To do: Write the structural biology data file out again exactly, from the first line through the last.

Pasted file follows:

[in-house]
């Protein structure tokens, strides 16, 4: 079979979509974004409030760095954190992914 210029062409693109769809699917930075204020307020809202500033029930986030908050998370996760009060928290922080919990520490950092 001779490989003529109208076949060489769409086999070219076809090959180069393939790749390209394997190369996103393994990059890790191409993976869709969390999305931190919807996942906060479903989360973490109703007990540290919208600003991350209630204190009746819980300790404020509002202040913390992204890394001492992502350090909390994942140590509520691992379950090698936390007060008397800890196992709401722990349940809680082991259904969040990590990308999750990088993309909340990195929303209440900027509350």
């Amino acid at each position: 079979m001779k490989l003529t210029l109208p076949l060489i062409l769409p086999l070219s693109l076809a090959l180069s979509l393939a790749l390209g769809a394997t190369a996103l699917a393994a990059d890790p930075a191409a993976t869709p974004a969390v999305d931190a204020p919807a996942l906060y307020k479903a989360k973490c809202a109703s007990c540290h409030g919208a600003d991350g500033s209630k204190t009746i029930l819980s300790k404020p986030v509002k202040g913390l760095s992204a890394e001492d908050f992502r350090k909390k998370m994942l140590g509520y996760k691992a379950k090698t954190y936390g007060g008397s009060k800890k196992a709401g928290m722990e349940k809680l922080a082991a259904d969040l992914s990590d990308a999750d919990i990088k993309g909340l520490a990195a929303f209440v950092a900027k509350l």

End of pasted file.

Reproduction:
[in-house]
């Protein structure tokens, strides 16, 4: 079979979509974004409030760095954190992914 210029062409693109769809699917930075204020307020809202500033029930986030908050998370996760009060928290922080919990520490950092 001779490989003529109208076949060489769409086999070219076809090959180069393939790749390209394997190369996103393994990059890790191409993976869709969390999305931190919807996942906060479903989360973490109703007990540290919208600003991350209630204190009746819980300790404020509002202040913390992204890394001492992502350090909390994942140590509520691992379950090698936390007060008397800890196992709401722990349940809680082991259904969040990590990308999750990088993309909340990195929303209440900027509350």
């Amino acid at each position: 079979m001779k490989l003529t210029l109208p076949l060489i062409l769409p086999l070219s693109l076809a090959l180069s979509l393939a790749l390209g769809a394997t190369a996103l699917a393994a990059d890790p930075a191409a993976t869709p974004a969390v999305d931190a204020p919807a996942l906060y307020k479903a989360k973490c809202a109703s007990c540290h409030g919208a600003d991350g500033s209630k204190t009746i029930l819980s300790k404020p986030v509002k202040g913390l760095s992204a890394e001492d908050f992502r350090k909390k998370m994942l140590g509520y996760k691992a379950k090698t954190y936390g007060g008397s009060k800890k196992a709401g928290m722990e349940k809680l922080a082991a259904d969040l992914s990590d990308a999750d919990i990088k993309g909340l520490a990195a929303f209440v950092a900027k509350l």